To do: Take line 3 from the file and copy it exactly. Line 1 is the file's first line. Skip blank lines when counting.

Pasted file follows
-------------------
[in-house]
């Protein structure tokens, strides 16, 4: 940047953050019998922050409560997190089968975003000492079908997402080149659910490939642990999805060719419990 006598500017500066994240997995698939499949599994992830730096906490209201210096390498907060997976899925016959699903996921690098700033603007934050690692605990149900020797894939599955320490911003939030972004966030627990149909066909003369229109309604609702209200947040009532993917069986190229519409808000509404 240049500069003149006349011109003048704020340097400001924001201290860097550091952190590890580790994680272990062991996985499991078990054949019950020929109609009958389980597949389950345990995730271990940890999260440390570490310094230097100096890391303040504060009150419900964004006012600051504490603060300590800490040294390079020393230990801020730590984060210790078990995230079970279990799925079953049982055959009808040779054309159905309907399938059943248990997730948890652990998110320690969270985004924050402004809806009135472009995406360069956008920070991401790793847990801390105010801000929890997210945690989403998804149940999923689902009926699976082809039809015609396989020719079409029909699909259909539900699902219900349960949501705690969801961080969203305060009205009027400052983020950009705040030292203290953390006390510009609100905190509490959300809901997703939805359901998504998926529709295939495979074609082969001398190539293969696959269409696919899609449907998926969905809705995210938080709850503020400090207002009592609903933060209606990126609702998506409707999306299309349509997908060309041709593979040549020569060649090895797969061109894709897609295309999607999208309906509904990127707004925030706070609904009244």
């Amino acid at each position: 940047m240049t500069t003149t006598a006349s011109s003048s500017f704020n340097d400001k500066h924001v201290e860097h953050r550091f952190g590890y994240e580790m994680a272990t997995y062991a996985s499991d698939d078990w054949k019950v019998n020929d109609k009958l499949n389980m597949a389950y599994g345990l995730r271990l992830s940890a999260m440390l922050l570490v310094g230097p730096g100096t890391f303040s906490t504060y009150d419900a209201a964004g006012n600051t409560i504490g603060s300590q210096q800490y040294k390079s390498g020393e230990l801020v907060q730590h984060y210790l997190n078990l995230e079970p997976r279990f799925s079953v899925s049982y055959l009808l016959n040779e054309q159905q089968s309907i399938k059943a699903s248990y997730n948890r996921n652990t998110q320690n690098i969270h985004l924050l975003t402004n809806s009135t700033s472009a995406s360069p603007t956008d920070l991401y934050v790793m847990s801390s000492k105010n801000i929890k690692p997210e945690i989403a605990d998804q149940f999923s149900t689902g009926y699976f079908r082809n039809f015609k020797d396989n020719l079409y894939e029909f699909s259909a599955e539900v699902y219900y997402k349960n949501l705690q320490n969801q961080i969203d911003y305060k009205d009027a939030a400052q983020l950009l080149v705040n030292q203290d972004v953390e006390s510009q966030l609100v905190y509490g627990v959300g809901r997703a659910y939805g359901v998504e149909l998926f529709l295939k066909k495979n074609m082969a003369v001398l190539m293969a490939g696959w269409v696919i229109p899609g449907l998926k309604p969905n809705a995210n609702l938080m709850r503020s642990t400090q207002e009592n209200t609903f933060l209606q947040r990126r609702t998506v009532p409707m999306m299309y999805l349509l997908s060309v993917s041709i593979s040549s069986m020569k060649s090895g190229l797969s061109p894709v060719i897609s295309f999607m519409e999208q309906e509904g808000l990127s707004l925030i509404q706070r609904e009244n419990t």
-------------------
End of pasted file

């Amino acid at each position: 940047m240049t500069t003149t006598a006349s011109s003048s500017f704020n340097d400001k500066h924001v201290e860097h953050r550091f952190g590890y994240e580790m994680a272990t997995y062991a996985s499991d698939d078990w054949k019950v019998n020929d109609k009958l499949n389980m597949a389950y599994g345990l995730r271990l992830s940890a999260m440390l922050l570490v310094g230097p730096g100096t890391f303040s906490t504060y009150d419900a209201a964004g006012n600051t409560i504490g603060s300590q210096q800490y040294k390079s390498g020393e230990l801020v907060q730590h984060y210790l997190n078990l995230e079970p997976r279990f799925s079953v899925s049982y055959l009808l016959n040779e054309q159905q089968s309907i399938k059943a699903s248990y997730n948890r996921n652990t998110q320690n690098i969270h985004l924050l975003t402004n809806s009135t700033s472009a995406s360069p603007t956008d920070l991401y934050v790793m847990s801390s000492k105010n801000i929890k690692p997210e945690i989403a605990d998804q149940f999923s149900t689902g009926y699976f079908r082809n039809f015609k020797d396989n020719l079409y894939e029909f699909s259909a599955e539900v699902y219900y997402k349960n949501l705690q320490n969801q961080i969203d911003y305060k009205d009027a939030a400052q983020l950009l080149v705040n030292q203290d972004v953390e006390s510009q966030l609100v905190y509490g627990v959300g809901r997703a659910y939805g359901v998504e149909l998926f529709l295939k066909k495979n074609m082969a003369v001398l190539m293969a490939g696959w269409v696919i229109p899609g449907l998926k309604p969905n809705a995210n609702l938080m709850r503020s642990t400090q207002e009592n209200t609903f933060l209606q947040r990126r609702t998506v009532p409707m999306m299309y999805l349509l997908s060309v993917s041709i593979s040549s069986m020569k060649s090895g190229l797969s061109p894709v060719i897609s295309f999607m519409e999208q309906e509904g808000l990127s707004l925030i509404q706070r609904e009244n419990t």